Published on March 24, 2014
Octavio Paz Junior High in Mexico, after having received paper butterflies from Northport Elementary School Grade 2 and Grade 3 science classes.
Published on March 24, 2014
A paper monarch butterfly, made by a Grade 2 and Grade 3 class is sent to Mexico to symbolize the migration of the monarch butterfly from Canada to Mexico.
Sharing a piece of Canadian culture from Grades 2-3
Science teacher Melissa Gould has added a monarch butterfly portion to her lifecycles unit in her Grades 2 and 3 science classes.
NORTHPORT â€“ This fall Gouldâ€™s class studied the migration of the monarch butterflies, focusing on the path which the butterflies follow from Northport to Mexico. To represent this long journey, her class participated in a symbolic migration by creating paper monarch butterflies to send to a Grade 2 class at Octavio PazJunior High in Mexico.
Gouldâ€™s class created one large butterfly to represent the school as a whole, and then each member of the class also created their own smaller butterflies to send as well.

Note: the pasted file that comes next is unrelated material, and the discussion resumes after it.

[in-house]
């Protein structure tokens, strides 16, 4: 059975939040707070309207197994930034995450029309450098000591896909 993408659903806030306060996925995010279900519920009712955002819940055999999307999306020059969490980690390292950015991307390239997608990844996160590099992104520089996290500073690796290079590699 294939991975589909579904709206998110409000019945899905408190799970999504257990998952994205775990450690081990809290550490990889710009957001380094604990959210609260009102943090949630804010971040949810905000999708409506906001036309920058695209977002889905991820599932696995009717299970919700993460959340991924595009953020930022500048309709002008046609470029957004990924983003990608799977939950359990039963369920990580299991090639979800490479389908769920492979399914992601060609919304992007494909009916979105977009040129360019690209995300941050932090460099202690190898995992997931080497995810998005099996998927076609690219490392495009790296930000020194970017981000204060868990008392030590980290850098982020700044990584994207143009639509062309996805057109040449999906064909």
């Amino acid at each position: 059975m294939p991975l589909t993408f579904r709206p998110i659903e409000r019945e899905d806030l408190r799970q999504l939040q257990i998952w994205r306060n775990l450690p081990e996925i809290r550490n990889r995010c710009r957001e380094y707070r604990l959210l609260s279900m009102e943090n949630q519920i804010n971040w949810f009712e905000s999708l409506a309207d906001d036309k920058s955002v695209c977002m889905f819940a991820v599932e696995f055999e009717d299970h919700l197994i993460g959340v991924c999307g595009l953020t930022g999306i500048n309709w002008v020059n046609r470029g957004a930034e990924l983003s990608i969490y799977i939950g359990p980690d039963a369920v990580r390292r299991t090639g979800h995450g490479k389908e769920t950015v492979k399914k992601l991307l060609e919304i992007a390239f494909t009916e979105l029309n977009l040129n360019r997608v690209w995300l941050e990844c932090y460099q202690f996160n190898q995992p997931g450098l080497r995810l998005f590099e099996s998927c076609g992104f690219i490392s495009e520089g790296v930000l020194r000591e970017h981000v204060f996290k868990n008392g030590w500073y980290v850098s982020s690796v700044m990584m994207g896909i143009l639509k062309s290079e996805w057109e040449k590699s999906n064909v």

The class joined over 60,000 other students from all over the world in creating symbolic butterflies. They then sent them to schools near winter sanctuaries in Mexico.
They also raised their own butterfly larva and set them free in the fall as part of her class on lifecycles. Although they could not find monarch butterflies for her exercise, they did use a different kind.
The classroom was filled with smiles as the kids described their favourite part of the project, from raising the larvae, to feeding them Gatorade on a cotton ball and even watching their butterflies as they broke free from cocoons.
Gouldâ€™s class is now learning about soils and plants, which ties in with the butterfly curriculum, while they await the return of real monarch butterflies from the participating class in Mexico. Some time in March when the monarchs migrate back North, the class will be receiving paper monarchs from the corresponding school in Mexico.
Monarch butterflies are in decline because they will only lay their eggs on one type of plant - milkweed.
Milkweed is a poisonous unwanted weed, and, because of this, many gardeners and farmers will remove it.
The monarch butterfly is something that Canadians have in common with Mexico, a similarity that can be shared by the two cultures, said Gould.
Her class will be creating a butterfly garden at Northport elementary this spring. She is hoping that her class can take a step towards preserving the quickly declining population of the monarch butterfly by providing them with a small sanctuary and milkweed, a necessity to the monarch caterpillars who consume the poisonous leaf for protection against predators.
The idea to implement the symbolic journey of monarch butterflies came to Gould after she attended a two-day teachers workshop on the monarch butterfly.